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The Stephen Spender Prize 2018 for poetry in translation
in association with the Guardian

Open category, first prize

Read the judges’ comments
Download the 2018 booklet
Email to request a free hard copy of the booklet (UK addresses only)
Read the winning entries from previous years


Alice Fletcher

On the Fjord


The night I left you
the fjord lay so still and clear
as if the water itself
had lost all substance
It was like rowing in empty air

Through a night so infinitely clear
that I suddenly knew
I had to live without shadow
Up against the edge of sleep
away from the reach of your dreams

The sound of years
in starless water. Like rowing
in one's own heart
through a sorrow as deep and cold
as death itself

On the banks of the starlit shores
along the strait, the houses lay
and shone
with your face in every window
And you did not see me

Translated from the Norwegian by Alice Fletcher
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På fjorden


Den natten jeg forlot deg
lå fjorden så stille og gjennomsiktig
som om selve vannet
hadde mistet all substans
Det var som å ro i tomme luften

Over en natt så uendelig klar
at jeg plutselig visste
jeg måtte leve uten skygge
Helt nær søvnens skillelinje
utenfor rekkevidden av dine drømmer

Lyden av årer
i stjernløst vann. Som å ro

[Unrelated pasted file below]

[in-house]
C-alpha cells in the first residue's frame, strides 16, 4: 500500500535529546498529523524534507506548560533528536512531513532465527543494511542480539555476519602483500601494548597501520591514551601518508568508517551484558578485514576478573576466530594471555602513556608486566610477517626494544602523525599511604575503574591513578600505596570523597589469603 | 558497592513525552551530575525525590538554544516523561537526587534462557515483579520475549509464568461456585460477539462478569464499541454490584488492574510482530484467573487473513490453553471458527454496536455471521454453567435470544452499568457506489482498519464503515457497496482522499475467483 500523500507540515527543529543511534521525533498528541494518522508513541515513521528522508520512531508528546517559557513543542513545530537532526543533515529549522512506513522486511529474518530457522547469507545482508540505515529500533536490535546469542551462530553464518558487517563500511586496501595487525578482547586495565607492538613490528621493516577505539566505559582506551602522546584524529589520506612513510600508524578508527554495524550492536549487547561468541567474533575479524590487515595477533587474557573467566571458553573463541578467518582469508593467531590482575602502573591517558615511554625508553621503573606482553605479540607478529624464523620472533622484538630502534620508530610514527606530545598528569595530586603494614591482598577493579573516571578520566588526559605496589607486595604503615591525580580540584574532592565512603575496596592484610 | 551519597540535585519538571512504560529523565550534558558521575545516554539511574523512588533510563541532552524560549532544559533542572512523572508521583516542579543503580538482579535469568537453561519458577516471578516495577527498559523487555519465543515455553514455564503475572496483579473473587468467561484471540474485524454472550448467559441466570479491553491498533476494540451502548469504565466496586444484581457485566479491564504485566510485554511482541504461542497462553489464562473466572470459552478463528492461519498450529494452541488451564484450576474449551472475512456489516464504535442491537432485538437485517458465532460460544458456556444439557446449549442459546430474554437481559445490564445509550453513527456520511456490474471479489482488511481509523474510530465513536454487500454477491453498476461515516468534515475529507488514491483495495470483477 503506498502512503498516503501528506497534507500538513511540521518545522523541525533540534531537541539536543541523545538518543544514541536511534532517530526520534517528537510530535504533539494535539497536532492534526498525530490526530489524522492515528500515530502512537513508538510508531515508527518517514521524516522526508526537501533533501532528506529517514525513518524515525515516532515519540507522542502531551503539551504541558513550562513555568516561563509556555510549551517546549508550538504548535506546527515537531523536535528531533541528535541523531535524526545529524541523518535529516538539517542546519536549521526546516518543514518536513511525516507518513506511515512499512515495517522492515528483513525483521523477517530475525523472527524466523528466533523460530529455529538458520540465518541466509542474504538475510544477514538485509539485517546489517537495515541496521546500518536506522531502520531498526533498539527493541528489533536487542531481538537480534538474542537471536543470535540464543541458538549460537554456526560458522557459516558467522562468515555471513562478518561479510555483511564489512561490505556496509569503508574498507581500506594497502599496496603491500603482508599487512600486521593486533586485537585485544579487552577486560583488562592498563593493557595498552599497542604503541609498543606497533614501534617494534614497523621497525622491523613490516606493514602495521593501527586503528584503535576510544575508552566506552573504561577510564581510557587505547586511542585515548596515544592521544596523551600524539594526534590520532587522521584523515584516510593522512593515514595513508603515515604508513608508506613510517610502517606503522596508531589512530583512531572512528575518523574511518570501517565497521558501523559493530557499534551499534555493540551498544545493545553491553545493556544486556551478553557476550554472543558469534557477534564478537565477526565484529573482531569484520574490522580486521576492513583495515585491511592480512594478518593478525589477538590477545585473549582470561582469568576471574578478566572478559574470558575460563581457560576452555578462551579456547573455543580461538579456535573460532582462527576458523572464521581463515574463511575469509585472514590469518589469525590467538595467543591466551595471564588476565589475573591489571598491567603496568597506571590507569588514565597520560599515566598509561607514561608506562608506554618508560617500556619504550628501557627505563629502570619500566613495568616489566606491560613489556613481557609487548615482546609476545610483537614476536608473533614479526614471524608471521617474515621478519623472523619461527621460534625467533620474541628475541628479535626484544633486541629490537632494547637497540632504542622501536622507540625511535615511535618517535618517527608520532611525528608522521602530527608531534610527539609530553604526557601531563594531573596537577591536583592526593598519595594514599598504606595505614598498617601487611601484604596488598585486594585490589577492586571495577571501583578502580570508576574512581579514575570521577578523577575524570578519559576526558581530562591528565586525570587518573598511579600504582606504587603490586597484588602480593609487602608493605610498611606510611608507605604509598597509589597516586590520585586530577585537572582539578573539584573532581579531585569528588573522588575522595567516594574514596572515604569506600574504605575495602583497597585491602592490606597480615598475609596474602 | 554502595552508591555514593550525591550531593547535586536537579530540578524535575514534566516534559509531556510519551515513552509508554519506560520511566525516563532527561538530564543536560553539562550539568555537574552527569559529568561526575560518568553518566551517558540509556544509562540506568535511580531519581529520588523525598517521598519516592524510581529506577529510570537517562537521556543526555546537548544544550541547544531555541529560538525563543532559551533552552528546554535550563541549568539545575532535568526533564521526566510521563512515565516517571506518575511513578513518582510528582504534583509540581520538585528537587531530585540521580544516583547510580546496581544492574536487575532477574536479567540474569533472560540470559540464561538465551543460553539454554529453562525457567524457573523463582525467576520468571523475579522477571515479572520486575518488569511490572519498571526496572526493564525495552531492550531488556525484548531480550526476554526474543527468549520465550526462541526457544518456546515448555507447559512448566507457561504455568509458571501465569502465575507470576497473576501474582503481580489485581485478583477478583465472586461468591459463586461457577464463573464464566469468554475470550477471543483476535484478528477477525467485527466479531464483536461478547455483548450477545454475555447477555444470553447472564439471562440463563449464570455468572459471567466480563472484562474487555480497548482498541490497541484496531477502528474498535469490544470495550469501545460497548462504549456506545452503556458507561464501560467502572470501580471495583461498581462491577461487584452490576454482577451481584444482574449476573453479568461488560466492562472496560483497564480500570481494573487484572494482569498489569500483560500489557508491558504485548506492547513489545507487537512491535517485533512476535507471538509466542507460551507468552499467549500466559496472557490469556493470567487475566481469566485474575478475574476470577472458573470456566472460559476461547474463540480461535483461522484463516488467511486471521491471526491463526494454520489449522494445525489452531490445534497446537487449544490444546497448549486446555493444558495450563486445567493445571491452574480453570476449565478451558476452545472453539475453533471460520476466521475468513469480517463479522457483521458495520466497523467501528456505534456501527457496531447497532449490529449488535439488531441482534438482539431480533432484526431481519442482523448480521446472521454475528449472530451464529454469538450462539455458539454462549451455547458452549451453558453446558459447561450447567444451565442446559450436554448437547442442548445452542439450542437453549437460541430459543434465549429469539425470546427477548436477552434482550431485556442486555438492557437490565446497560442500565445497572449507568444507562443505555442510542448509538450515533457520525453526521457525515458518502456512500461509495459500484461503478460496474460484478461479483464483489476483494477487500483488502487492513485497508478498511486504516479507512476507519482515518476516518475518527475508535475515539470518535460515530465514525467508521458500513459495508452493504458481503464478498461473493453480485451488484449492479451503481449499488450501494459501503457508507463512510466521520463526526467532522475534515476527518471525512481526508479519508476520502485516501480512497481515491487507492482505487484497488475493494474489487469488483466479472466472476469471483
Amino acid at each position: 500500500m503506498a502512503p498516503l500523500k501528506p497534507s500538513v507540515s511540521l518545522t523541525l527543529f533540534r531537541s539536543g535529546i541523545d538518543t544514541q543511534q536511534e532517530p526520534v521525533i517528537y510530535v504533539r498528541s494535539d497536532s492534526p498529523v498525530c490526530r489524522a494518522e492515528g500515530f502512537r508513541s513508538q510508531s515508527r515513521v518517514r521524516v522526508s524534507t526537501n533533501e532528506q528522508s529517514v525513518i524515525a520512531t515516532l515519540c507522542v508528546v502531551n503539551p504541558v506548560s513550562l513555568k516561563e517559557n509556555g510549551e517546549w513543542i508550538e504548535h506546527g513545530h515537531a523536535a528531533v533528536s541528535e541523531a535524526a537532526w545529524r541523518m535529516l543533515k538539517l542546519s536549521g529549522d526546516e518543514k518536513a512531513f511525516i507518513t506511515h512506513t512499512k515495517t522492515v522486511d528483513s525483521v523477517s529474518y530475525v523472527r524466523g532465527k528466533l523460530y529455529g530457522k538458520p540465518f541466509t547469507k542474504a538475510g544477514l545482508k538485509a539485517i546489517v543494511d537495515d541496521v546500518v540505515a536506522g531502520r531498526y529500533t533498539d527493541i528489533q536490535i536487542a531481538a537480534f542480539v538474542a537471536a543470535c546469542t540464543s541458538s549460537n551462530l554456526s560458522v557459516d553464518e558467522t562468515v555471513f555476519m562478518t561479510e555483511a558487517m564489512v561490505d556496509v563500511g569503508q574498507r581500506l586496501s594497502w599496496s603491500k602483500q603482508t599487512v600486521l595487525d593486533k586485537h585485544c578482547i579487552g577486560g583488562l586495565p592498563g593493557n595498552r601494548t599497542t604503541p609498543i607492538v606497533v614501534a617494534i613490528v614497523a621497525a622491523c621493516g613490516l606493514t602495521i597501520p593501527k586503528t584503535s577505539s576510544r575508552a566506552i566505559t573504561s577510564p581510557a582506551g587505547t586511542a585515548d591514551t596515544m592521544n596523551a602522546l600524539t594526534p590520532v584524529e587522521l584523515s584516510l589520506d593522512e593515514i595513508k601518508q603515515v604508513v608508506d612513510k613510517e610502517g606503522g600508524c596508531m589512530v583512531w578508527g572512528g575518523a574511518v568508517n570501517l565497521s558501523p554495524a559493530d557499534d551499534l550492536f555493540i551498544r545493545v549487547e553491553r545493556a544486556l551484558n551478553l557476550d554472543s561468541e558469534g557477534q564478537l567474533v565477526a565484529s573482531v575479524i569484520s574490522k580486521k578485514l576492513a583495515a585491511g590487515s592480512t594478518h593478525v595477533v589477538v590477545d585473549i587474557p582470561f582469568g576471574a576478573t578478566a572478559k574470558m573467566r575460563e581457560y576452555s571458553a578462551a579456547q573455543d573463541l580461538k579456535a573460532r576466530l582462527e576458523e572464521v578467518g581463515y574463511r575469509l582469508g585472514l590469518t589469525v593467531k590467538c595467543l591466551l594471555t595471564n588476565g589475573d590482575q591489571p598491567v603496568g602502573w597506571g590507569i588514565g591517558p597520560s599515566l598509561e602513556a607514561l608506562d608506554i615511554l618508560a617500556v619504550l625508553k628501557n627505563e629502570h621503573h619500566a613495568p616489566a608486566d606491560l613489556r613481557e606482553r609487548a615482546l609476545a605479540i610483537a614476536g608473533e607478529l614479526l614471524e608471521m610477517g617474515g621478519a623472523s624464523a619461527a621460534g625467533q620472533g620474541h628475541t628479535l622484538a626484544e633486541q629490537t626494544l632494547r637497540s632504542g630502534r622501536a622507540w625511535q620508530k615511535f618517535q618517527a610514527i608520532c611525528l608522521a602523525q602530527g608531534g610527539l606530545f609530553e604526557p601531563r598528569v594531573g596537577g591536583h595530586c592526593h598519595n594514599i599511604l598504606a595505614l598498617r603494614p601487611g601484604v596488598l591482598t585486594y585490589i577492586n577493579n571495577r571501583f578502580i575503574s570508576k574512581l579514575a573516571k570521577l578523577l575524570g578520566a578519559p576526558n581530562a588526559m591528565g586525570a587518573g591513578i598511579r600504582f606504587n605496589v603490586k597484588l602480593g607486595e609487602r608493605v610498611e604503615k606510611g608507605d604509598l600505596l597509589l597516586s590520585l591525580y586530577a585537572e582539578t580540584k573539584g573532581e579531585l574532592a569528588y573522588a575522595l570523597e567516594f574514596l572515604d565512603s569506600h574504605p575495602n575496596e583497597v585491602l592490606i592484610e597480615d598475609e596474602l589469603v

i sitt eget hjerte
over en sorg så dyp og kald
som døden selv

Ved de stjerneklare breddene
langs sundet, lå husene
og lyste
med ditt ansikt i alle vinduer
Og du så meg ikke

Stein Mehren
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Translation commentary

I have translated 'På fjorden' by Stein Mehren because I think it is a perfect example of a typically Norwegian poem; the language is clean, crisp, and deceptively simple, while also being very evocative. As with so much Norwegian literature and poetry, it is deeply connected to nature, as can be seen from the title itself. The language of Mehren's poem is simple but so poignant, and I think it is a poem that really makes one stop and think. Moreover, it is a poem about love, however tragic, which I think really brings the poem to life for readers.

There is not much complicated language in this poem, so a challenge was keeping that same, minimalist language while still painting the same picture as the original. The mix of short and long lines means that accurately copying the rhythm of the poem is quite difficult, as Norwegian has many long compound words, and Mehren doesn't follow a specific rhythm. Knowing this, my translation has a mix of long and short lines, so although it is not identical, it still maintains that disjointed tone of the original.

When translating this poem, I wanted to keep a certain amount of 'Norwegianness', as I thought the original poem was so evocative of Norway. The imagery created by words like 'fjord' and 'strait' immediately paint a Norwegian landscape. I also wanted to maintain the minimalist, simple tone; the Norwegian word for 'rowing', which is mentioned twice in the poem, is the same as the word for 'calm' or 'rest', and this ties in with the description of still water and empty air. Therefore I knew that this is a very calm, understated poem, despite the heartbreak that it describes, and this is something I wanted to carry over in the translation.

Alice Fletcher